Hollywood, Schmollywood. This weekend, it’s all about Indian filmmaking. Despite our hometown’s history with the business, India is now the world’s largest producer of movies and Slumdog Millionaire’s Academy Award sweep only solidified the country’s growing importance in cinema.

For the next five days, the country’s vibrant culture and burgeoning film industry will be taking over the ArcLight in Hollywood to present world premieres of some of its best shorts, documentaries and feature-length movies.

Now in its seventh year, the Indian Film Festival of Los Angeles offers the local film community a unique opportunity to learn about both India’s multifaceted culture and long history of filmmaking. There is a festival-long salute to acclaimed actor Anil Kapoor – better recognized as the game show host in Slumdog – with one in-person screening per day from his lengthy catalog of achievements and the shorts programs. These feature everything from computer animated Golden Gate Bridge supports falling in love to children walking home in war-torn Sri Lanka and are so eclectic you’ll forget you’re at a specifically Indian event.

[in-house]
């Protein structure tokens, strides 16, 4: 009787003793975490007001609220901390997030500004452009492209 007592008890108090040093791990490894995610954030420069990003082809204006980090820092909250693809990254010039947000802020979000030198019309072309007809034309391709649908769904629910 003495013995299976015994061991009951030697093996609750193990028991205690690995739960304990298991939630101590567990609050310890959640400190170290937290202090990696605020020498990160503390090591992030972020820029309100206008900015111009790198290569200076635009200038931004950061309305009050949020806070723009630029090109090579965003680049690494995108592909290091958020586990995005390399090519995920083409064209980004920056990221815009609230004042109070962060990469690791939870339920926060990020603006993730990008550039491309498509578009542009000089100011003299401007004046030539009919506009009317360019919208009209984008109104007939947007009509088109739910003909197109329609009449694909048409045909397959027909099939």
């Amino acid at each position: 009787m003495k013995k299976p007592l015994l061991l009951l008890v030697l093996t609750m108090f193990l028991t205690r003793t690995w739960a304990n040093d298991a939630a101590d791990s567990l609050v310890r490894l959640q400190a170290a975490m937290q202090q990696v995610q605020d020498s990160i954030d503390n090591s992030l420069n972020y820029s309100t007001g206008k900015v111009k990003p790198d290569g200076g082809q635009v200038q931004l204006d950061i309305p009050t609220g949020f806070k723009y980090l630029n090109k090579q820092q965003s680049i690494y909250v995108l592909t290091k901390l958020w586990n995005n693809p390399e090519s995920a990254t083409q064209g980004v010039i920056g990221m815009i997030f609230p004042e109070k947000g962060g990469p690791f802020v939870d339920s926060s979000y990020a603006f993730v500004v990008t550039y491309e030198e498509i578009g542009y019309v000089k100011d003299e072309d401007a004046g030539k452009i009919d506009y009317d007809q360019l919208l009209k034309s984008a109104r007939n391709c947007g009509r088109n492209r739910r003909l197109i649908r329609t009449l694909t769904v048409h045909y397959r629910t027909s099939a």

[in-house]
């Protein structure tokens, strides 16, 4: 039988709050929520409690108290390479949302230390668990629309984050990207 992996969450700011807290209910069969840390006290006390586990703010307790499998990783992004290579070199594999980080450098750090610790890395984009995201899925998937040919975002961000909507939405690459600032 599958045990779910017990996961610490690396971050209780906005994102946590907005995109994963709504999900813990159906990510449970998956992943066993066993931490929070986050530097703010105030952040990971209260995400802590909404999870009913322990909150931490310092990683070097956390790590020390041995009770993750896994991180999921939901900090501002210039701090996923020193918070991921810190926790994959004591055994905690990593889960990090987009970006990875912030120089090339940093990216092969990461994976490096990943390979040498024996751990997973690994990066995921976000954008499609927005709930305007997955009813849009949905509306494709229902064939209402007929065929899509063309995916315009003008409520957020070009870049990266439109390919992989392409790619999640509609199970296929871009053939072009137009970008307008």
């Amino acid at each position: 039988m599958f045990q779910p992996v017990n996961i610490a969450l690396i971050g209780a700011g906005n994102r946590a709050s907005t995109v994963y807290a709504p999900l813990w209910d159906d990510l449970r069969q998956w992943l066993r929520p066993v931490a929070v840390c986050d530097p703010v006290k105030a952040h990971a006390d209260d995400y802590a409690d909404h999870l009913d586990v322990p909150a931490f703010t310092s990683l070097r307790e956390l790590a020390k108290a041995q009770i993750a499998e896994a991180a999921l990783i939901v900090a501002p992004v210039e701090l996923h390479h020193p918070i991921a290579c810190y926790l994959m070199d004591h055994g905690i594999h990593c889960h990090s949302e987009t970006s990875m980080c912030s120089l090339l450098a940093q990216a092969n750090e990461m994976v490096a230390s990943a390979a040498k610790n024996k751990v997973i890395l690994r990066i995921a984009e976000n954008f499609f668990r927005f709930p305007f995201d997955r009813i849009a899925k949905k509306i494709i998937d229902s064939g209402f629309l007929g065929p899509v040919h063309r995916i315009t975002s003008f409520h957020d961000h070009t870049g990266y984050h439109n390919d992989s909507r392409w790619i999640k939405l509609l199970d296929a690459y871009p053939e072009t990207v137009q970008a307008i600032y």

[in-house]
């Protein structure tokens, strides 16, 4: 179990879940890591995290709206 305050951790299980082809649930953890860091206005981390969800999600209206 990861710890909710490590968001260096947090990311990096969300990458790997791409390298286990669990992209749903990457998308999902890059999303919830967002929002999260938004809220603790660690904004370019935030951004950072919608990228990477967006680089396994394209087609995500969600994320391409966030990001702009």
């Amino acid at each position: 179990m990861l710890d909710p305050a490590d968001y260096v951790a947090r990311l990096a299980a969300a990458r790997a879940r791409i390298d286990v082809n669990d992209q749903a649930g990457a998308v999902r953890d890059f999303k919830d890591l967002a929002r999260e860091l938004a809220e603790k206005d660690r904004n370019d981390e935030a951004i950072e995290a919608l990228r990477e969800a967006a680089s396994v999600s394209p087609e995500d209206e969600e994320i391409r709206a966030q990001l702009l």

Transforming the ArcLight courtyard into Rhythm Village, the IFFLA will also feature live dance and music throughout the festival. Artists like Rasika Mathur – as heard on “My Name is Earl” and “Weeds” – and Andaaz – UC Irvine’s South Asian a cappella group – deliver performances that fuse East and West cultures as much as the movies playing inside.

In addition to events at the famous Hollywood landmark, the festival is also holding seminars that discuss relevant issues in Indian-American film relations – like “How to Produce Indian Content for the International Market” – with speakers like the CFO of Fox Searchlight and Kapoor, himself.

The IFFLA is not just for Indians, and it’s not just for people interested in the future of the worldwide film industry. The movie schedule is diverse enough for ordinary movie fans and is peppered with enough Western influence that it begs for a crossover audience.

And even if you don’t speak Tamil, it’s OK. Most of the screenings are of the English versions, some have no dialogue and the rest have ample subtitles.

For more information, visit indianfilmfestival.org.